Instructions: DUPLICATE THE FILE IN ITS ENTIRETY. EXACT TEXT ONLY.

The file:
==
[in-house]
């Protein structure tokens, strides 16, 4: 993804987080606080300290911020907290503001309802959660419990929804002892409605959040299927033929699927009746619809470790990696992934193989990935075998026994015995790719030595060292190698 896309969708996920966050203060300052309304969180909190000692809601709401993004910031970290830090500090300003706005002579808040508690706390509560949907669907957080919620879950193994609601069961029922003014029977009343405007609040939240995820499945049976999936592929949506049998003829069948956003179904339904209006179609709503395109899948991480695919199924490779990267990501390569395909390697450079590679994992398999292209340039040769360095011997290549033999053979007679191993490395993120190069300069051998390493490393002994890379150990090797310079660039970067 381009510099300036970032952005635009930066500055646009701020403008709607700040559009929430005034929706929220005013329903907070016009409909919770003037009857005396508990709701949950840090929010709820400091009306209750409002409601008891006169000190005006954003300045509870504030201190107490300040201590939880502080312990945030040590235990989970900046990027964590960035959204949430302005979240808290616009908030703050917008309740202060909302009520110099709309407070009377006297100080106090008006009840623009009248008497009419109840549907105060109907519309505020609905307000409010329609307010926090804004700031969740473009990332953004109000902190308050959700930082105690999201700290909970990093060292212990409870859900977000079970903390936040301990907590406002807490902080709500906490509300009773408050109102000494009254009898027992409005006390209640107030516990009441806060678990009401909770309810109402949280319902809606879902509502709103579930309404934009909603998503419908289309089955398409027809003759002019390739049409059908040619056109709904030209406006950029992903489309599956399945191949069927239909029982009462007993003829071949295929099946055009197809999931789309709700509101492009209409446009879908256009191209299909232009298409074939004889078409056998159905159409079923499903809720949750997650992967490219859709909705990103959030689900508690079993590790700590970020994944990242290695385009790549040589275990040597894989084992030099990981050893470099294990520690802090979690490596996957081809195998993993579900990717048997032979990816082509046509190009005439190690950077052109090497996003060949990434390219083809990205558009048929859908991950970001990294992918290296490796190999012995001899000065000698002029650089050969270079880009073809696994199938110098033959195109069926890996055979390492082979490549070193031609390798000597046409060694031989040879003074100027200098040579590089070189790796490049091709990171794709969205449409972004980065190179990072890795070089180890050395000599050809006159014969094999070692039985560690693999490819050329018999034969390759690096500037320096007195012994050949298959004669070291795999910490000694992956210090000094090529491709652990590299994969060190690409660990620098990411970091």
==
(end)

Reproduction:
[in-house]
């Protein structure tokens, strides 16, 4: 993804987080606080300290911020907290503001309802959660419990929804002892409605959040299927033929699927009746619809470790990696992934193989990935075998026994015995790719030595060292190698 896309969708996920966050203060300052309304969180909190000692809601709401993004910031970290830090500090300003706005002579808040508690706390509560949907669907957080919620879950193994609601069961029922003014029977009343405007609040939240995820499945049976999936592929949506049998003829069948956003179904339904209006179609709503395109899948991480695919199924490779990267990501390569395909390697450079590679994992398999292209340039040769360095011997290549033999053979007679191993490395993120190069300069051998390493490393002994890379150990090797310079660039970067 381009510099300036970032952005635009930066500055646009701020403008709607700040559009929430005034929706929220005013329903907070016009409909919770003037009857005396508990709701949950840090929010709820400091009306209750409002409601008891006169000190005006954003300045509870504030201190107490300040201590939880502080312990945030040590235990989970900046990027964590960035959204949430302005979240808290616009908030703050917008309740202060909302009520110099709309407070009377006297100080106090008006009840623009009248008497009419109840549907105060109907519309505020609905307000409010329609307010926090804004700031969740473009990332953004109000902190308050959700930082105690999201700290909970990093060292212990409870859900977000079970903390936040301990907590406002807490902080709500906490509300009773408050109102000494009254009898027992409005006390209640107030516990009441806060678990009401909770309810109402949280319902809606879902509502709103579930309404934009909603998503419908289309089955398409027809003759002019390739049409059908040619056109709904030209406006950029992903489309599956399945191949069927239909029982009462007993003829071949295929099946055009197809999931789309709700509101492009209409446009879908256009191209299909232009298409074939004889078409056998159905159409079923499903809720949750997650992967490219859709909705990103959030689900508690079993590790700590970020994944990242290695385009790549040589275990040597894989084992030099990981050893470099294990520690802090979690490596996957081809195998993993579900990717048997032979990816082509046509190009005439190690950077052109090497996003060949990434390219083809990205558009048929859908991950970001990294992918290296490796190999012995001899000065000698002029650089050969270079880009073809696994199938110098033959195109069926890996055979390492082979490549070193031609390798000597046409060694031989040879003074100027200098040579590089070189790796490049091709990171794709969205449409972004980065190179990072890795070089180890050395000599050809006159014969094999070692039985560690693999490819050329018999034969390759690096500037320096007195012994050949298959004669070291795999910490000694992956210090000094090529491709652990590299994969060190690409660990620098990411970091």